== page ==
Americans Don’t Know Frack
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  • gerald

    For those needing help with the Battlestar Galactica reference: In the original series, the cuss-word of choice was “frack”. if one takes into account that the noun “daggit” referred to what we call a dog, then the phonetic original from which “frack” drifted can be deduced…

  • Corlyss

    “That the majority of respondents didn’t know anything about fracking (or at least anything relevant) isn’t necessarily surprising, but it does say something about the debate surrounding it.”
    The voters’ chronic condition. The Republic was founded on the principle of a vote lodged safely in the hands of people who would not sleep on their freedoms or their obligations to be informed. Now that we have universal suffrage, we are plagued with universal ignorance about public policy issues of the utmost importance. There’s no solution to this problem either, apparently.

    • tarentius

      The Republic was founded on the principle that it was up to the States to decide who could vote. Some states had popular votes and some had property requirements. This idea that the Republic was “founded on the principle of a vote lodged safely in the hands of people who would not sleep on their freedoms or their obligations to be informed” is spun out of whole cloth and reflects a total unfamiliarity with American history.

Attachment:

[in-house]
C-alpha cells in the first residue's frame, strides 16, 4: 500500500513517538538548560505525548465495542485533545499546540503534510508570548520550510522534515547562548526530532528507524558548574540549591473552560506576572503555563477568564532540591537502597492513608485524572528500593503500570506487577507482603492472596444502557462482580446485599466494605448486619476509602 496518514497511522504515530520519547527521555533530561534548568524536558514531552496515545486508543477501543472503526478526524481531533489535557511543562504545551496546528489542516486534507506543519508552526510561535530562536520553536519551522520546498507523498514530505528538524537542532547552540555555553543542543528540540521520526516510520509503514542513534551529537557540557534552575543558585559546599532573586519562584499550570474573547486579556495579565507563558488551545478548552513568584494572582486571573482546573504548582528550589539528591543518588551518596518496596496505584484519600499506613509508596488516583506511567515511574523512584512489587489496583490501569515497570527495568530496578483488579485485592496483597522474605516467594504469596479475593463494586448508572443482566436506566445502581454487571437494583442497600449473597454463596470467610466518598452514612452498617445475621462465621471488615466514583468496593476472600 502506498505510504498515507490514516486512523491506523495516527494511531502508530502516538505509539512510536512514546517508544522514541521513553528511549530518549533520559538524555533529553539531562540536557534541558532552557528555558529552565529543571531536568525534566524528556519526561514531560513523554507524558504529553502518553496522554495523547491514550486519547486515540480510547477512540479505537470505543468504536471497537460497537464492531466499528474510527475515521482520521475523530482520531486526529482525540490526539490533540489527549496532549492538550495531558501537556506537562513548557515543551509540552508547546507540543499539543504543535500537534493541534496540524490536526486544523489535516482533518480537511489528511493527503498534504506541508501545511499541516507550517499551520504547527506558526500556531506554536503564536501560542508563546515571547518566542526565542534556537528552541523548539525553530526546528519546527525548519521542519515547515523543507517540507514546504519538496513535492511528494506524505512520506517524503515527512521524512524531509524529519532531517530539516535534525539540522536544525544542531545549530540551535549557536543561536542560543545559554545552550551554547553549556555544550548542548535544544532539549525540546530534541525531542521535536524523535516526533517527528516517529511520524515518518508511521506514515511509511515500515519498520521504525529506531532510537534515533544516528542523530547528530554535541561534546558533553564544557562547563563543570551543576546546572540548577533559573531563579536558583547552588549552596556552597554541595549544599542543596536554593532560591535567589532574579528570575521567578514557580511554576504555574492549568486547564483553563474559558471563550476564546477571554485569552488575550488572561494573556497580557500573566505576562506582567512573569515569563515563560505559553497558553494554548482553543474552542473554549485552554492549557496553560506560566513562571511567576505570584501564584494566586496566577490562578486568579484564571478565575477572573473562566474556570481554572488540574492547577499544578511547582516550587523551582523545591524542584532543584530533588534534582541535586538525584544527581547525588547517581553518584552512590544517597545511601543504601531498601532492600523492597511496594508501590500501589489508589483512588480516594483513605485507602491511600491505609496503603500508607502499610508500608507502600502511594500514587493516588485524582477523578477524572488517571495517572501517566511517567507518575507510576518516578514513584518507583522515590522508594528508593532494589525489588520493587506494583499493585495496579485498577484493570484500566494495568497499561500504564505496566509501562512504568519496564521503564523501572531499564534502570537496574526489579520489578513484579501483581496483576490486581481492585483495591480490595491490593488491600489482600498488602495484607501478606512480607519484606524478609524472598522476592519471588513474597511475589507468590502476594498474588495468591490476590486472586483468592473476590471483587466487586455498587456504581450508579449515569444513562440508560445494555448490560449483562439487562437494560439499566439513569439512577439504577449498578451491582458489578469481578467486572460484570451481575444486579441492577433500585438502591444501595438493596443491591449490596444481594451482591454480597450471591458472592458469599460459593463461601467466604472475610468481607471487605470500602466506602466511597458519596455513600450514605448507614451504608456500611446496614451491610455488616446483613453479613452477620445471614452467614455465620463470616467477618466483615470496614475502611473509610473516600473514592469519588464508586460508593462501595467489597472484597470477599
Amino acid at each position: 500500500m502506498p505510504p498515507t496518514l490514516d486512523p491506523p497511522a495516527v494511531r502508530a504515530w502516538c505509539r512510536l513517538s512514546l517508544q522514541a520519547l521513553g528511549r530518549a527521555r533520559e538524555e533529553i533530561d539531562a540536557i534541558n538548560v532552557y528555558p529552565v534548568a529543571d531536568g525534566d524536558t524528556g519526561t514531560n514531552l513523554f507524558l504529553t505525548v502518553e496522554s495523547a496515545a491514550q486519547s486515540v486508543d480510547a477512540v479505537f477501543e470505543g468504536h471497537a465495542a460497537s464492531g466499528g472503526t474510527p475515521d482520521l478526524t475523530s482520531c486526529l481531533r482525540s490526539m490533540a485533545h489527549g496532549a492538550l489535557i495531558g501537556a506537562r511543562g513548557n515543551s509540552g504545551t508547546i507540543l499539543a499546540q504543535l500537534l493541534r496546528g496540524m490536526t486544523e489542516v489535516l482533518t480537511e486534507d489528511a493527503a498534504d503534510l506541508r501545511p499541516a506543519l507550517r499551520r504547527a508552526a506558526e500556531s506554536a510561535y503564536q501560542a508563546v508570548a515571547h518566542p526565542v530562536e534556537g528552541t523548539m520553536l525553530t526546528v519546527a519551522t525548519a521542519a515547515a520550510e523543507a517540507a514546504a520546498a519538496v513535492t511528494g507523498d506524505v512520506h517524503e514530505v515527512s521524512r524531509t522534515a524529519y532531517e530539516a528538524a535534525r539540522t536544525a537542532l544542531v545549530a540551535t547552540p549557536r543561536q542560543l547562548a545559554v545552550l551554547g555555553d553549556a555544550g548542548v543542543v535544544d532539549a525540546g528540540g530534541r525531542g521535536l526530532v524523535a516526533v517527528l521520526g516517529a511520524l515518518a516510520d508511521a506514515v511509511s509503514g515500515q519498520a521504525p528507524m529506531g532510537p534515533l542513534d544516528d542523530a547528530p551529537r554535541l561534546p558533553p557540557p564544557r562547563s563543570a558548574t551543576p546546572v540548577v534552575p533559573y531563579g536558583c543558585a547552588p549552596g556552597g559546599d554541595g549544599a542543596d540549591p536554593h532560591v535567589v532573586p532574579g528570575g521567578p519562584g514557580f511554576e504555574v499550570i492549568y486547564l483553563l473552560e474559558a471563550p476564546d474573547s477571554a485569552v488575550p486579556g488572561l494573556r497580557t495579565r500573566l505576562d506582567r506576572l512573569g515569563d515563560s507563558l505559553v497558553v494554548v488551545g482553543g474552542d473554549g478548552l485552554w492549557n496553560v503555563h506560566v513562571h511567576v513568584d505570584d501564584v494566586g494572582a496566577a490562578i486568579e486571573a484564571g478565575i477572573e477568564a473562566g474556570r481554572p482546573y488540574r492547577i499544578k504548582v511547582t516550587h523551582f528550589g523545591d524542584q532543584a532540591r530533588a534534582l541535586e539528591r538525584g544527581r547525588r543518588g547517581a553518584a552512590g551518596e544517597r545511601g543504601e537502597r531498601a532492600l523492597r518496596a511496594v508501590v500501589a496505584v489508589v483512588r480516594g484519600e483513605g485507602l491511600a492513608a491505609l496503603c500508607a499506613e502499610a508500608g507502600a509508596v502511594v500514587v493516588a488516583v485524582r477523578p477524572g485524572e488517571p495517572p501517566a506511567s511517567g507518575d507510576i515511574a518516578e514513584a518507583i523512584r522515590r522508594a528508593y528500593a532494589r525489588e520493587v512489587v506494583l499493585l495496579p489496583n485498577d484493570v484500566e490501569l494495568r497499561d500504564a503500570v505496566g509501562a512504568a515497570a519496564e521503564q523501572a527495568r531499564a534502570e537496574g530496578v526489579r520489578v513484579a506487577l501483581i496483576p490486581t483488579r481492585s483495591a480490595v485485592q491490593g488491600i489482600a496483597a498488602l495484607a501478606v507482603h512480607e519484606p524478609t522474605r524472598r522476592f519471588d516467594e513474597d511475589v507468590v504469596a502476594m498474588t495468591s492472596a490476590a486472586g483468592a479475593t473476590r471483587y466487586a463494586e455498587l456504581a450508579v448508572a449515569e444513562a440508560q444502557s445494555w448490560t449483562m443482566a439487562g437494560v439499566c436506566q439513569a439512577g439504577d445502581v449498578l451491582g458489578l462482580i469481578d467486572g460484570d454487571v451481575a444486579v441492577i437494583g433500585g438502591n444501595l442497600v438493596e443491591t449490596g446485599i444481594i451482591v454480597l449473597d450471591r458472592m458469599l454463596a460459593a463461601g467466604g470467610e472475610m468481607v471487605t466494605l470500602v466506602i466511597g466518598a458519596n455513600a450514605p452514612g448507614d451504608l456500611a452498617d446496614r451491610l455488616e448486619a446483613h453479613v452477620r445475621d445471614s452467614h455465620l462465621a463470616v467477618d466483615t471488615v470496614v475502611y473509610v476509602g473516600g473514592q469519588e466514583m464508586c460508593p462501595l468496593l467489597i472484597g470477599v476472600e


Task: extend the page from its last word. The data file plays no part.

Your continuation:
• Corlyss

        Beg to differ. An informed public underlay their insistence on a free press; their expectation was that only educated property-owners, i.e., people with legitimate interests to protect (as opposed to unlettered, no-account, propertyless rabble who could vote themselves the money out of the general treasury), would ever hold the franchise.

        • tarentius

          Absolute misreading of American history. The purpose of a free press was not to have an “informed public”, whatever that is, but to provide an avenue to confront government that was not to be trusted. There’s a significant difference. You make the mistake of looking back through time at history instead of doing what good historians do and that is to present the time as it appeared to its contemporaries. There was tremendous diversity and differences in the political viewpoints amongst the thirteen original colonies (states). And there were significant differences in electoral systems and qualifications for office. The Constitution gave the states the right to determine who could vote. Explicit in that provision was the expectation that states would move to abolish property qualifications to vote.
          The actual history is a lot more complicated than your eighth grade civic class view of it.

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